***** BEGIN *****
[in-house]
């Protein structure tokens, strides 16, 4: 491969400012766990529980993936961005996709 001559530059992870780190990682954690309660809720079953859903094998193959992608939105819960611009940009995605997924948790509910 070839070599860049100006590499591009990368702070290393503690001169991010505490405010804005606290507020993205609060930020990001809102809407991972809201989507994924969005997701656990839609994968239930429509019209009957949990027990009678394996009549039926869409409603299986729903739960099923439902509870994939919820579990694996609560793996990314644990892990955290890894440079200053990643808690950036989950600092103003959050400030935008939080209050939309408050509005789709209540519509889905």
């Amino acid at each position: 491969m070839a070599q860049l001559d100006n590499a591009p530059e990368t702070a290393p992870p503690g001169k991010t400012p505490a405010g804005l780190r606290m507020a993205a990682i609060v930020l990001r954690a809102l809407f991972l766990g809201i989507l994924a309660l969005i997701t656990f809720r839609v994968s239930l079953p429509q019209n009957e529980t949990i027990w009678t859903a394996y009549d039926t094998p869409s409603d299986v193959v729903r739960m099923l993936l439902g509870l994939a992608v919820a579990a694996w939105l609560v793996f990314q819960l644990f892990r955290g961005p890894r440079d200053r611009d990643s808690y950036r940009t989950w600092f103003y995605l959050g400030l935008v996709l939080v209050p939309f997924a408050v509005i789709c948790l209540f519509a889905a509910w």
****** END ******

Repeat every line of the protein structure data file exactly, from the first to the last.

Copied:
[in-house]
């Protein structure tokens, strides 16, 4: 491969400012766990529980993936961005996709 001559530059992870780190990682954690309660809720079953859903094998193959992608939105819960611009940009995605997924948790509910 070839070599860049100006590499591009990368702070290393503690001169991010505490405010804005606290507020993205609060930020990001809102809407991972809201989507994924969005997701656990839609994968239930429509019209009957949990027990009678394996009549039926869409409603299986729903739960099923439902509870994939919820579990694996609560793996990314644990892990955290890894440079200053990643808690950036989950600092103003959050400030935008939080209050939309408050509005789709209540519509889905």
């Amino acid at each position: 491969m070839a070599q860049l001559d100006n590499a591009p530059e990368t702070a290393p992870p503690g001169k991010t400012p505490a405010g804005l780190r606290m507020a993205a990682i609060v930020l990001r954690a809102l809407f991972l766990g809201i989507l994924a309660l969005i997701t656990f809720r839609v994968s239930l079953p429509q019209n009957e529980t949990i027990w009678t859903a394996y009549d039926t094998p869409s409603d299986v193959v729903r739960m099923l993936l439902g509870l994939a992608v919820a579990a694996w939105l609560v793996f990314q819960l644990f892990r955290g961005p890894r440079d200053r611009d990643s808690y950036r940009t989950w600092f103003y995605l959050g400030l935008v996709l939080v209050p939309f997924a408050v509005i789709c948790l209540f519509a889905a509910w």